In an interview with CFIF, Sally Pipes, President and the Taube Fellow in Health Care Studies at…
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ObamaScare: The ObamaCare Nightmare Continues

In an interview with CFIF, Sally Pipes, President and the Taube Fellow in Health Care Studies at the Pacific Research Institute, discusses how the nightmare continues with the second open enrollment season for ObamaCare commencing November 15th, days after the mid-term elections, and why ObamaCare may be on shaky ground as court battles loom.

Listen to the interview here.…[more]

October 31, 2014 • 09:48 am

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Lame Duck Will Be Very Active Print
By Ashton Ellis
Thursday, November 01 2012
Massive tax increases, a flood of regulations and jaw-dropping failures of judgment at the highest levels of the Obama Administration are issues that Congress cannot avoid in its upcoming lame duck session.

If you’re weary of the constant campaigning and looking forward to a quiet lame duck session from Congress, think again. 

Once the winner for President is declared, attention in Washington will shift immediately to debating “Taxmageddon,” the $500 billion tax hike that takes effect January 1.  If Congress fails to act, Americans are facing the largest tax increase in the nation’s history, according to the Heritage Foundation.  That’s because on January 1 the Bush-era tax cuts expire along with a temporary payroll tax holiday.  It’s also the day some of ObamaCare’s 18 new tax hikes take effect.   

If reelected, President Barack Obama told the Des Moines Register that he would seek to work out a “grand bargain” on tax policy with House Speaker John Boehner (R-OH).  The terms would likely resemble a previous framework that would exchange $2.50 in spending cuts for every $1 in tax hikes.  Boehner’s Tea Party colleagues have rejected such a deal repeatedly, and don’t look poised to change their mind.  For his part, Mitt Romney said during a Republican primary debate that he wouldn’t trade $10 of cuts for $1 of new taxes.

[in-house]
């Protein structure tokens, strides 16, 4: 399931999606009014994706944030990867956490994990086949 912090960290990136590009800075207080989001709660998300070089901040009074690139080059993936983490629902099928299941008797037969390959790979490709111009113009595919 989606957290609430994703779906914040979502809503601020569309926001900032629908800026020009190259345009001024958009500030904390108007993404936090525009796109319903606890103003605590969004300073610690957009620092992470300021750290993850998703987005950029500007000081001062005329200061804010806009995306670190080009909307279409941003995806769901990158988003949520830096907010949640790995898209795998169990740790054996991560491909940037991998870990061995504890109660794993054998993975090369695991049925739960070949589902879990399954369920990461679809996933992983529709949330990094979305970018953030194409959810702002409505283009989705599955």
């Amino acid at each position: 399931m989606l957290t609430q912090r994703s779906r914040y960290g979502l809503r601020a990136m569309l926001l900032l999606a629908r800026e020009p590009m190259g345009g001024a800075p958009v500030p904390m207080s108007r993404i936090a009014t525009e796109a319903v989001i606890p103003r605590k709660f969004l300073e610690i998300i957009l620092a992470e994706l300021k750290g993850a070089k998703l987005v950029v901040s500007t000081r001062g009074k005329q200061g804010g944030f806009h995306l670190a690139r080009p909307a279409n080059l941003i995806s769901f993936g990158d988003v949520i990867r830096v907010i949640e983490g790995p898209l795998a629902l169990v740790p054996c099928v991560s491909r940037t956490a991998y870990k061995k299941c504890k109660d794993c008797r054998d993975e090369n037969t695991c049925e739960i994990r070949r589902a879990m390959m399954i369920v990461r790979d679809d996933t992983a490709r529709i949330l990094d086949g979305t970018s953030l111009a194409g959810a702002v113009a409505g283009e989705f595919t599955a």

Romney and the House Republicans are right.  At all levels of government, the problem isn’t the amount of tax revenue, it’s the amount of spending.  Had President Obama not spent nearly $1 trillion in stimulus, hundreds of millions of dollars funding failed green energy companies and wasting millions on “cash-for-clunkers,” he might have some credibility as a deficit hawk.  But instead he went four years without ever signing a real budget from Congress, preferring to ramp up welfare spending with looser eligibility requirements.  No one in Congress should help rehabilitate that record with a lame duck deal that raises taxes. 

Aside from new taxes, there’s the specter of several new and expensive regulations being unleashed on the economy after the election.  This past April, the Obama Administration’s Office of Management and Budget failed to publish a legally required report spelling out the new regulations it is considering.  The deadline to give notice came and went, giving businesses yet another reason to freeze hiring and other expansion projects for fear of new compliance costs. 

The backlog is about to burst.  Richard Rahn of the Cato Institute notes that rules have been stalled in the pipeline for review much longer than the historic 60-day average.  In fact, according to a regulatory expert Rahn cites, “over 70 percent of the regulations under review have been sitting at OIRA [Office or Information and Regulatory Affairs] for longer than 90 days.”  That is the default review time required by executive order.